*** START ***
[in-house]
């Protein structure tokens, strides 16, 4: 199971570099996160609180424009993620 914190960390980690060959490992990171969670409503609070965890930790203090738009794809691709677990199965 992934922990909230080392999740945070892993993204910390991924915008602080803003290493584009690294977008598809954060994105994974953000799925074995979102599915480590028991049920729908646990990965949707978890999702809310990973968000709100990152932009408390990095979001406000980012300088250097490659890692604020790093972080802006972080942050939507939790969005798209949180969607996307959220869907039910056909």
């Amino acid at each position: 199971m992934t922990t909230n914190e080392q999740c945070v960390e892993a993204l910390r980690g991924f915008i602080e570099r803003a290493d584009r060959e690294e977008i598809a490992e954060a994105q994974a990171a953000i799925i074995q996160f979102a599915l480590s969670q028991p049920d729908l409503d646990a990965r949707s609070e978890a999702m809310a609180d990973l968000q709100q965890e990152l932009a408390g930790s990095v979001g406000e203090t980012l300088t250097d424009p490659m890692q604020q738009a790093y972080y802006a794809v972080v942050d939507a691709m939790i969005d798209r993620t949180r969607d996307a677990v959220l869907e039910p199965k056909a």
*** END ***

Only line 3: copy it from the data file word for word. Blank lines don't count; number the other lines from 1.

């Amino acid at each position: 199971m992934t922990t909230n914190e080392q999740c945070v960390e892993a993204l910390r980690g991924f915008i602080e570099r803003a290493d584009r060959e690294e977008i598809a490992e954060a994105q994974a990171a953000i799925i074995q996160f979102a599915l480590s969670q028991p049920d729908l409503d646990a990965r949707s609070e978890a999702m809310a609180d990973l968000q709100q965890e990152l932009a408390g930790s990095v979001g406000e203090t980012l300088t250097d424009p490659m890692q604020q738009a790093y972080y802006a794809v972080v942050d939507a691709m939790i969005d798209r993620t949180r969607d996307a677990v959220l869907e039910p199965k056909a």